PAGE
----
Overcoming Phobic Disorder


I honestly don’t think there’s anyone without a phobia and it’s not wrong, we’re humans after all. However, we’ve all come to the conclusion that it’s a norm and pay no attention to them whereas this is an actual disorder that should be worked and improved on. Achieving this means one step to keeping your mental health in check because an extreme case of phobic disorder can lead to anxiety attack, panic attack and sometimes death.

What is a phobia?

Let’s start from the beginning, Phobia means “fear of” which literally means being constantly scared of something that’s probably just natural and normal.  If you have a phobia, you probably realize that your fear is irrational, yet you still can’t control your feelings. Just thinking about the feared object or situation may make you anxious. And when you’re actually exposed to the thing you fear, the terror is automatic and overwhelming. The experience is so nerve-wracking that you may go to great lengths to avoid it.

Using myself as a case study, I have an extreme phobic disorder, I’m aquaphobic, nyctophobic acrophobic and a little bit of homophobic. Due to this, I avoid swimming, being injected, staying in a dark room or standing on an elevated building, being in such circumstances most times results into me having the following symptoms; Difficulty breathing, pounding heart, chest pain, trembling, feeling dizzy, a churning stomach and sweating amongst others, these sometimes results into unhealthy emotional breakdown such as having an intense need to escape or be saved, also feeling like I’m going to die or pass out and even knowing that I’m overreacting, but feeling powerless to control the fear. Now you would imagine how a person can have all these and still claim to live a normal life, despite being scared almost all the time.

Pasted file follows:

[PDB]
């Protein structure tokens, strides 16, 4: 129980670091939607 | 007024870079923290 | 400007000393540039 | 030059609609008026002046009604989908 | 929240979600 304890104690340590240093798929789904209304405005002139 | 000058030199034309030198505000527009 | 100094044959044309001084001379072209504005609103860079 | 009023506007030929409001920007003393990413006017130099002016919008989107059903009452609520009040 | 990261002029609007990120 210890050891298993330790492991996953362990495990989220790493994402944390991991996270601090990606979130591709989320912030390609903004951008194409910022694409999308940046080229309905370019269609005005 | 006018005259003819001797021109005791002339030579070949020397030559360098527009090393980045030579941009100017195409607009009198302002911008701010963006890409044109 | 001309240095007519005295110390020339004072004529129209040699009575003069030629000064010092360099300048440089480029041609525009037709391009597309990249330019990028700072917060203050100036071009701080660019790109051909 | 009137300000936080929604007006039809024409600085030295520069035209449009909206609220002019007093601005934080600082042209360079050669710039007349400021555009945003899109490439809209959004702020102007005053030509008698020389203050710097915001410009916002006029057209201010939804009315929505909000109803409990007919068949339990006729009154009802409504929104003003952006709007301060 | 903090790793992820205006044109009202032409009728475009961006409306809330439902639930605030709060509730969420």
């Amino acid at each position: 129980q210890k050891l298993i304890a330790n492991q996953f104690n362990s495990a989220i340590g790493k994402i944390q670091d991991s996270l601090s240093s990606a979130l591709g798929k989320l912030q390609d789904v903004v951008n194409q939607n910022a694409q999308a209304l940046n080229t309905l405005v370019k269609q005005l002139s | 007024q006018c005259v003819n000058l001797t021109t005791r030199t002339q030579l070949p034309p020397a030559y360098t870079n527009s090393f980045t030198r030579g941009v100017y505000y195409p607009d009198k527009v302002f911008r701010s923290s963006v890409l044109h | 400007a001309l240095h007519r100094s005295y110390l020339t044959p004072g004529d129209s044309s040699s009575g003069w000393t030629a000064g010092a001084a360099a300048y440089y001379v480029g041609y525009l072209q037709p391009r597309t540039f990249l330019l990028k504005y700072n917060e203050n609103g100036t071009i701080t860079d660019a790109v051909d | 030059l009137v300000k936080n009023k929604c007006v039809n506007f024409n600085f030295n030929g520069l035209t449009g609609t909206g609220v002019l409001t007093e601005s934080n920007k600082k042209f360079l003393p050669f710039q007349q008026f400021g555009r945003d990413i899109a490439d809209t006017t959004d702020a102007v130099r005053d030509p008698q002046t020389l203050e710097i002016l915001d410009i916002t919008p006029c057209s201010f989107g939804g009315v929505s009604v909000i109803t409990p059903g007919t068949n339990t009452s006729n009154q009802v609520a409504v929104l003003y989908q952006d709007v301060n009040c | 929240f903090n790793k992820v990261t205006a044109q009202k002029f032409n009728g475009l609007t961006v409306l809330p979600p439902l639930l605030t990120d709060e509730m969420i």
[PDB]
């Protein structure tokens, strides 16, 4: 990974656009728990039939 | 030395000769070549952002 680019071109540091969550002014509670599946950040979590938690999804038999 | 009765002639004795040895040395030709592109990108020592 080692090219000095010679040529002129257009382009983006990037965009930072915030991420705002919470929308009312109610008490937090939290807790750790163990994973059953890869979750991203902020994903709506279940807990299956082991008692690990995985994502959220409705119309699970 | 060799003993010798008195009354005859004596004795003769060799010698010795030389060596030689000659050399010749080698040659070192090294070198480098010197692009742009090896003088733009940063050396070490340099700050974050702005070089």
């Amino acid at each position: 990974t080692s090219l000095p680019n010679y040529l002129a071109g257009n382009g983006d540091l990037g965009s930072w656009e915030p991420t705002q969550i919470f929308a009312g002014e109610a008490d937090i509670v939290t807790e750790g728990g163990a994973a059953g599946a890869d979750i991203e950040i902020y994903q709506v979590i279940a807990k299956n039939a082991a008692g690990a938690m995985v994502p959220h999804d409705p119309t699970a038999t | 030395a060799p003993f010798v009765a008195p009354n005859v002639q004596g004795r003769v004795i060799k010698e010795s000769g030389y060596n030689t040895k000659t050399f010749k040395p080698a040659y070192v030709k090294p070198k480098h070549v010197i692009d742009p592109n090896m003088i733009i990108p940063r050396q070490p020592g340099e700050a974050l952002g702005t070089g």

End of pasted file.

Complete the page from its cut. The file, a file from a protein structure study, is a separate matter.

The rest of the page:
Overcoming this phobias is not an easy process but very much possible and there are two major steps to doing this, the first step is realizing and admitting you have a problem because it really is a problem and the second is confronting your fear and seeking for help. Believe me you this isn’t as easy as it sounds. It’s like saying you’re allergic to a particular product and still continue using it. Crazy isn’t it!. Now this article is to help each and every one of us become better version of ourselves.

Treatment helps most people with phobias. There is no single treatment that works for every person with a phobia. Treatment needs to be tailored to the individual for it to work. Options include self-help, therapy or both. What’s best for you depends on factors such as the severity of your phobia, your access to professional therapy, and the amount of support you need.

Self-help is always worth a try. Gradually and repeatedly expose yourself to what you fear in a safe and controlled way.  The more you can do for yourself, the more in control you’ll feel which goes a long way when it comes to phobias and fears. It’s important to begin with a situation that you can handle.

Therapy for phobias has a great track record. Not only does it work extremely well, but you tend to see results very quickly sometimes in as a little as one to four sessions. However, support doesn’t have to come in the guise of a professional therapist. Just having someone to hold your hand or stand by your side as you face your fears can be extremely helpful.

About the author: Gloria Jumai Williams
Gloria Jumai Williams is an undergraduate of the University of Lagos studying Chemical Engineering. She is a sexual Reproductive Health advocate, a member of the Sustainable Development Advocates (SDA) Unilag Branch and a Volunteer at SID Initiative. She is also a writer.
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